Maximize network utility. Third, we consider a multiple-unicast setting where in a multi-hop network there exist many network users. Each user requires a sender to use multiple paths to stream a flow to a receiver, incurring an utility that is a function of the experienced maximum delay or the achieved throughput. Our objective is to maximize the aggregate utility of all users under throughput requirements and maximum delay constraints. We observe that it is NP-complete either to construct an optimal solution under relaxed maximum delay constraints or relaxed throughput requirements, or to figure out a feasible solution with all constraints satisfied. Hence it is non-trivial even to obtain approximate solutions satisfying relaxed constraints in a polynomial time. We develop a polynomial-time approximation algorithm. Our algorithm obtains solutions with constant approximation ratios under realistic conditions, at the cost of violating constraints by up to constant-ratios.
Minimize fuel consumption for a heavy truck to timely fulfill multiple transportation tasks. Finally, we consider a common truck operation scenario where a truck is driving in a national highway network to fulfill multiple transportation tasks in order. We study an NP-hard timely eco-routing problem of minimizing total fuel consumption under task pickup and delivery time window constraints. We note that optimizing task execution times is a new challenging design space for saving fuel in our multi-task setting, and it differentiates our study from existing ones under the single-task setting. We design a fast and efficient heuristic. We characterize conditions under which the solution of our heuristic must be optimal, and further prove its optimality gap in case the conditions are not met. We simulate a heavy-duty truck driving across the US national highway system, and empirically observe that the fuel consumption achieved by our heuristic can be $22%$ less than that achieved by the fastest-/shortest- path baselines. Furthermore, the fuel saving of our heuristic as compared to the baselines is robust to the number of tasks. | en |
dc.format.medium | ETD | en |
dc.publisher | Virginia Tech | en |
dc.rights | In Copyright | en |
dc.rights.uri | http://rightsstatements.org/vocab/InC/1.0/ | en |
dc.subject | Delay-Aware Network Flow | en |
dc.subject | Delay-Aware Multi-Path Routing | en |
dc.subject | Multi-Hop Network | en |
dc.subject | Network Resource Allocation | en |
dc.subject | Polynomial-Time Approximation Algorithm | en |
dc.title | Delay-Aware Multi-Path Routing in a Multi-Hop Network: Algorithms and Applications | en |
dc.type | Dissertation | en |
dc.contributor.department | Electrical and Computer Engineering | en |
dc.description.degree | Doctor of Philosophy | en |
thesis.degree.name | Doctor of Philosophy | en |
thesis.degree.level | doctoral | en |
thesis.degree.grantor | Virginia Polytechnic Institute and State University | en |
thesis.degree.discipline | Computer Engineering | en |
dc.contributor.committeechair | Zeng, Haibo | en |
dc.contributor.committeemember | Yang, Yaling | en |
dc.contributor.committeemember | Rakha, Hesham A. | en |
dc.contributor.committeemember | Hsiao, Michael S. | en |
dc.contributor.committeemember | Park, Jung-Min | en |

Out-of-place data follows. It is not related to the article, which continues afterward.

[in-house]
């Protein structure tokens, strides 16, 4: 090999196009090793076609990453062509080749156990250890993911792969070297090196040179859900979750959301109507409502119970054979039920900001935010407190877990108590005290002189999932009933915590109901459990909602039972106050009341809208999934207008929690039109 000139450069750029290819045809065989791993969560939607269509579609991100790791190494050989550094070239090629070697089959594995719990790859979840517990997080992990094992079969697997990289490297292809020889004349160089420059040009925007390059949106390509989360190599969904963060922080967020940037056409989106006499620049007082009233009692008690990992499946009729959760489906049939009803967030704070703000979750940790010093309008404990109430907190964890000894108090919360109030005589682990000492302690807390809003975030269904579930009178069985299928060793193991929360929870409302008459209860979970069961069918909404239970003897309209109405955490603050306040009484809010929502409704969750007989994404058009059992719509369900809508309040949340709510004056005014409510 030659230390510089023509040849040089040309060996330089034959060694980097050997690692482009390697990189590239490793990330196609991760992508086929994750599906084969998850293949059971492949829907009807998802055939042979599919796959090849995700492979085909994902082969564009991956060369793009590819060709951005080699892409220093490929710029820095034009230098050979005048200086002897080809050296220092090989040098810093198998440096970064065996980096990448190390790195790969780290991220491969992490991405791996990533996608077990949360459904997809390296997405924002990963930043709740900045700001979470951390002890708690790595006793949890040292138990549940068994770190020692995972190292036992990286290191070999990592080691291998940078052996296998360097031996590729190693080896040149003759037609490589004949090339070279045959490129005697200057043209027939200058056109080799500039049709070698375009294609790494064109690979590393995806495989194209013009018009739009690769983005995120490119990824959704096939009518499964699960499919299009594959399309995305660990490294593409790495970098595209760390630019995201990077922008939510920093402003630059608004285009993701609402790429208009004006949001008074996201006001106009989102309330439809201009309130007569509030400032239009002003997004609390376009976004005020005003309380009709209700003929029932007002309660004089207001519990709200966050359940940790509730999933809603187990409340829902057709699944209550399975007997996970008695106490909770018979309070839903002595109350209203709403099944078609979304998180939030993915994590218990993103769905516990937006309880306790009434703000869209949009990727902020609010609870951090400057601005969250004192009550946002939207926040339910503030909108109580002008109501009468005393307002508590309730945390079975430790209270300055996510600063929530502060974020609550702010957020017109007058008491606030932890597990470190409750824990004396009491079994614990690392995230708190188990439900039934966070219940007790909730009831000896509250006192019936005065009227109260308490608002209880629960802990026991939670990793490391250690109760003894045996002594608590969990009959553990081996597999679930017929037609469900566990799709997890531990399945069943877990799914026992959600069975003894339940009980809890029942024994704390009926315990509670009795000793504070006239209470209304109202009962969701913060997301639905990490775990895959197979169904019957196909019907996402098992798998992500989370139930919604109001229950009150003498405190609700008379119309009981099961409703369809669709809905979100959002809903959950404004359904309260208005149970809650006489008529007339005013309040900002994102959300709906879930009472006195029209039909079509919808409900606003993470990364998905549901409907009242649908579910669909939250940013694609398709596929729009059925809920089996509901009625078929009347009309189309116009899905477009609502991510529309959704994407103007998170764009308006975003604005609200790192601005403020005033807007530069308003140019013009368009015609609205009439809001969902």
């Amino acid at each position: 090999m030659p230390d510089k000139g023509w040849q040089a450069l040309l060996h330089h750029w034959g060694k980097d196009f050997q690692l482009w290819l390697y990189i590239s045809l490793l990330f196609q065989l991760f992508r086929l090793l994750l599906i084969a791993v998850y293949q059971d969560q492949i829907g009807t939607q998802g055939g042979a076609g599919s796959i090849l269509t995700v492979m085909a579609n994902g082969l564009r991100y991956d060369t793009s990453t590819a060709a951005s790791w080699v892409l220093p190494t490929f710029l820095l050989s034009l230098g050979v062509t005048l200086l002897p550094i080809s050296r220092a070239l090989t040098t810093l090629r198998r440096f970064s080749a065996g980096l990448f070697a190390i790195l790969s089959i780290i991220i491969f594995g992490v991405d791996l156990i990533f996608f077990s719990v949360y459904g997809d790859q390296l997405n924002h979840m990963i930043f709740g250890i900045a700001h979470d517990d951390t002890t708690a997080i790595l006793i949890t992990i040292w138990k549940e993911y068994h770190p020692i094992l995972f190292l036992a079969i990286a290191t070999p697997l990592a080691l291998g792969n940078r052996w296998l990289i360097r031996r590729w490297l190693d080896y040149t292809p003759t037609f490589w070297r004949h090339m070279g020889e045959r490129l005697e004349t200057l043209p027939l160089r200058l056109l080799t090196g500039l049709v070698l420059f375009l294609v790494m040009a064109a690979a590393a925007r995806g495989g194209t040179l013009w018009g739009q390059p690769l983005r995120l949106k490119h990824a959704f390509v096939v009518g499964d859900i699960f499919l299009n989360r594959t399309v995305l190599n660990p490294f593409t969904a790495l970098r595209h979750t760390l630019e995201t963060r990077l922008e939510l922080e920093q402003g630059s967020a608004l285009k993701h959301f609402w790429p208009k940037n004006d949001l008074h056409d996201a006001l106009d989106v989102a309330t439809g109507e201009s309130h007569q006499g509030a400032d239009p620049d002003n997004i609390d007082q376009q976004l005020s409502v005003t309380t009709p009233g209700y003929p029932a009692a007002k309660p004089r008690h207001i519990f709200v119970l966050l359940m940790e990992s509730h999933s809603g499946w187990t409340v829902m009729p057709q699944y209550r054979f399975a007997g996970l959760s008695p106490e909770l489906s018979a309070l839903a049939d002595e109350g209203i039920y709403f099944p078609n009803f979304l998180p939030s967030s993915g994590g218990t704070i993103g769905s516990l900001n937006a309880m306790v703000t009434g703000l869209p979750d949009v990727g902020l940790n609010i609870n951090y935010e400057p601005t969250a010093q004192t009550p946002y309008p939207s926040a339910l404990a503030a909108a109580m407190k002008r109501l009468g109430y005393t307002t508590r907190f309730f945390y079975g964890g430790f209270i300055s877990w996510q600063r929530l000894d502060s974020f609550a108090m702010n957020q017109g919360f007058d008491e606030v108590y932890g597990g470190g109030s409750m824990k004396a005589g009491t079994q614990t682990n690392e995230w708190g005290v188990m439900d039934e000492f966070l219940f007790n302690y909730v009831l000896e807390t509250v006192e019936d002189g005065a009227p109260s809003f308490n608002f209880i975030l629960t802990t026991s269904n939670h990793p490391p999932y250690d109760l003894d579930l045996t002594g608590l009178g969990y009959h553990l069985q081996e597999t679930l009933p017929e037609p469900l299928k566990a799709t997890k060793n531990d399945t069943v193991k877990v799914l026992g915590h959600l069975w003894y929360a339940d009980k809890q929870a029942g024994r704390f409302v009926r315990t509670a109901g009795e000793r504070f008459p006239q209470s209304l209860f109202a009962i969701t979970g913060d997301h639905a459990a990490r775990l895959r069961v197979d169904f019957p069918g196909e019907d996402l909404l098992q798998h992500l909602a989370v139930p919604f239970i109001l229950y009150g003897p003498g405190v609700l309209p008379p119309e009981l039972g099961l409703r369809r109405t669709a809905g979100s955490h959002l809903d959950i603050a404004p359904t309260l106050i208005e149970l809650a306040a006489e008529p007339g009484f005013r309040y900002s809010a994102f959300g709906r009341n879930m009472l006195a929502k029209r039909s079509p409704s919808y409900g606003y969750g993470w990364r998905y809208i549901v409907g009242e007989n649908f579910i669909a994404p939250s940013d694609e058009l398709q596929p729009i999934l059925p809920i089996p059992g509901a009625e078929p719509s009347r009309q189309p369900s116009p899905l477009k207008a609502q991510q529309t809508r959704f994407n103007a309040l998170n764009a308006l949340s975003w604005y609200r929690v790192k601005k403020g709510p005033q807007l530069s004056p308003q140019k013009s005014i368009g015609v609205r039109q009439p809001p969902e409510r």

dc.description.abstractgeneral | We consider a network modeled as a directed graph, where it takes time for data to traverse each link in the network. It models many critical applications both in the communication area and in the transportation field. For example, both the European education network and the US national highway network can be modeled as directed graphs. We consider a scenario where a source node is required to send multiple (a set of) data packets to a destination node through the network as fast as possible, possibly using multiple source-to-destination paths. In this dissertation we study four problems all of which try to figure out routing solutions to send the set of data packets, with an objective of minimizing experienced travel time or subject to travel time constraints. Although all of our four problems are NP-hard, we design approximation algorithms to solve them and obtain solutions with theoretically bounded gaps as compared to the optimal. The first three problems are in the communication area, and the last problem is in the transportation field. We claim the following specific contributions. Minimize maximum delay and average delay. First, we consider the setting of simultaneously minimizing the average travel time and the worst (largest) travel time of sending the set of data packets from source to destination. Existing results say that the two metrics of travel time cannot be minimized to be both within bounded-ratio gaps to the optimal. As a comparison, we design three different routing solutions, each of which can minimize the two metrics of travel time simultaneously within a constant bounded ratio-gap to the optimal, but at a cost of only delivering a portion of the data. Minimize Age-of-Information (AoI). Second, we consider the problem of minimizing a newly proposed travel-time-sensitive performance metric, i.e., AoI, which is the elapsed time since the generation of the last received data. Our AoI study differs from existing ones in that we are the first to consider a set of data and multi-path routing. We develop both an optimal algorithm with a pseudo-polynomial time complexity and an approximation framework with a polynomial time complexity. Maximize network utility. Third, we consider a more general setting with multiple source destination pairs. Each source incurs a utility that is a function of the experienced travel time or the achieved throughput to send data to its destination. Our objective is to maximize the aggregate utility under throughput requirements and travel time constraints. We develop a polynomial-time approximation algorithm, at the cost of violating constraints by up to constant-ratios. It is non-trivial to design such algorithms, as we prove that it is NPcomplete either to construct an optimal solution under relaxed delay constraints or relaxed throughput requirements, or to figure out a feasible solution with all constraints satisfied. Minimize fuel consumption for a heavy truck to timely fulfill multiple transportation tasks. Finally, we consider a truck and multiple transportation tasks in order, where each task requires the truck to pick up cargoes at a source timely, and deliver them to a destination timely. The need of coordinating task execution times is a new challenging design space for saving fuel in our multi-task setting, and it differentiates our study from existing ones under the single-task setting. We design an efficient heuristic. We characterize conditions under which the solution of our heuristic must be optimal, and further prove its performance gap as compared to the optimal in case the conditions are not met. | en |